Toronto Public Health (TPH) has lifted an order that effectively prevented schools from hosting onsite religious services, meaning Orthodox day schools can return to providing prayer services and in-person religious learning.
The new rule was put in place on May 6 to limit in-person learning across all educational settings. It beefed up existing regulations to close a loophole for private and independent schools that were shut for classes under the rules, but still held religious services, sometimes from morning to mid-afternoon.
The notice was issued after reports of children entering and leaving private schools in the Bathurst Street-Lawrence Avenue area.
The order was revoked effective June 5, “as rates of COVID in our City have been on a downward trend over the past several weeks,” said a letter from TPH to school principals, teachers and administrators.
Revocation of the order “comes as a welcome relief to religious officials, who have abided closely to public health regulations throughout the pandemic,” said a statement from Yeshiva Yesodei Hatorah (YYH) on Glen Rush Boulevard.
YYH reopened on the morning of June 7 for religious services—prayers and learning—according to a statement from the school.
It said that the yeshiva will “continue to adhere closely to restrictions on social distancing and maintaining groups of 10 or less.”
Withdrawal of the regulation means that a court case launched last month by YYH against the Ontario government and Toronto’s Medical Officer of Health will not need to be heard.
The yeshiva sought to have the regulation struck down under the Charter of Rights and Freedoms, arguing it treated its students differently than other institutions that are permitted to host religious services.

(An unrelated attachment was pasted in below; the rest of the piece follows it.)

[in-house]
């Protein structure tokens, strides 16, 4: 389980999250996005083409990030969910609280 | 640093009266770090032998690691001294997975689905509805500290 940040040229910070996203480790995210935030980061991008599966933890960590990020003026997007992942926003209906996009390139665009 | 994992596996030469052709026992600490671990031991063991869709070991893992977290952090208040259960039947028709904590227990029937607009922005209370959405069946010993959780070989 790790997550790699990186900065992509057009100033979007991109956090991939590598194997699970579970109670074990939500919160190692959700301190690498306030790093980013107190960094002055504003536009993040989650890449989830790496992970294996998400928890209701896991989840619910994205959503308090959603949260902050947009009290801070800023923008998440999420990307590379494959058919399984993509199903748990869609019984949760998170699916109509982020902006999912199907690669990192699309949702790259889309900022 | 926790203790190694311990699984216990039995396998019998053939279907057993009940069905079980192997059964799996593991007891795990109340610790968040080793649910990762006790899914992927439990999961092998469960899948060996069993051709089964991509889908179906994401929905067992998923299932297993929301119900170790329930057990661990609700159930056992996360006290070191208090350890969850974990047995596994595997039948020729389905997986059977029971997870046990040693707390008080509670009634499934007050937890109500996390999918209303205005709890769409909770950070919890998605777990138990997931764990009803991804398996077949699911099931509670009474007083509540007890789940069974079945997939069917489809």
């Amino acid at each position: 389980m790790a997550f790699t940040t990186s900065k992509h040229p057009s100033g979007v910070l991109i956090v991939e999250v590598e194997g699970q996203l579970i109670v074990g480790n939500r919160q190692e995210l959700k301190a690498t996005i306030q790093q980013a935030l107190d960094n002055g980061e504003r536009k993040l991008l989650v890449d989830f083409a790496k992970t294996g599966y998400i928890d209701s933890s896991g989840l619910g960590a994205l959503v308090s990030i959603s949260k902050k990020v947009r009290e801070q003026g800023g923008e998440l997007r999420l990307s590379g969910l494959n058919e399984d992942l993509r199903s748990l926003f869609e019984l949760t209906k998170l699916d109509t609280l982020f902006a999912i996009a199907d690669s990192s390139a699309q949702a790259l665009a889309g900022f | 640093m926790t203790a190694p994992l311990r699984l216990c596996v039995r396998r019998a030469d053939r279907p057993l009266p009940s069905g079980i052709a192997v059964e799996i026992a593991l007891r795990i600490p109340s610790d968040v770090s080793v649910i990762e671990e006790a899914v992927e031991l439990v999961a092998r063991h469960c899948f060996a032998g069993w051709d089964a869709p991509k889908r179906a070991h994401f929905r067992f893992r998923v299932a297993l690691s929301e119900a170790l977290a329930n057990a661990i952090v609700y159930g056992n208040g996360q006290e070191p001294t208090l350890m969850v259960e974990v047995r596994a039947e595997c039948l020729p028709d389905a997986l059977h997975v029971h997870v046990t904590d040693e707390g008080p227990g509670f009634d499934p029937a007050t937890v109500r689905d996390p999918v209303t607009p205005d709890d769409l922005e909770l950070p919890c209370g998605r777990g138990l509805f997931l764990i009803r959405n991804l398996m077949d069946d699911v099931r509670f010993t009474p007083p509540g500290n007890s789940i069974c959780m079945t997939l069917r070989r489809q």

YYH had argued for an injunction permitting it to open for religious services in multiple gatherings of up to 10 people in its building in North York.
A similar legal challenge was launched last month by Bnos Bais Yaakov High School for girls in the Bathurst-Lawrence area. It too alleged that the order barring it from opening for religious services breached students’ and staff’s freedom of religion.
The school claimed that the regulation breached students’ rights “not to be subjected to cruel and unusual treatment” by prohibiting school attendance.
Like YYH, Bnos Bais Yaakov’s action claimed that because students and staff shun internet access and smartphones, remote learning “is simply not an option.”
As of June 7, Bnos Bais Yaakov’s motion for interim relief was stayed but its application is continuing, according to one of the school’s lawyers, Yigal Rifkind.
Meantime, students at YYH suffered under the regulation that closed it for prayer and religious instruction, the yeshiva said.
“Without the worship and religious practices they have known since their infancy, our children have been suffering and adrift,” said YYH executive director Rabbi Binyamin Septon. “While we feel tremendous empathy for all parents and children who have been affected by the pandemic school lockdown, one can well imagine how much added disconnection and trauma our children feel when their intense religious life is wrenched away from them.”
Earlier this spring, YYH and two other Orthodox day schools, Bais Yaakov Elementary School on Saranac Boulevard and Bais Yaakov High School on Lawrence Ave. West, were reported to TPH by Toronto city councillor Mike Colle for alleged violations of COVID restrictions following complaints from constituents of steady streams of students and cars arriving and leaving.
In April, a letter from Rabbi Daniel Korobkin of Beth Avraham Yoseph of Toronto Congregation in Thornhill and Rabbi Chaim Strauchler of Shaarei Shomayim Congregation urged Orthodox Jews to comply with public health regulations, which, the rabbis argued, take precedence over almost all religious rules.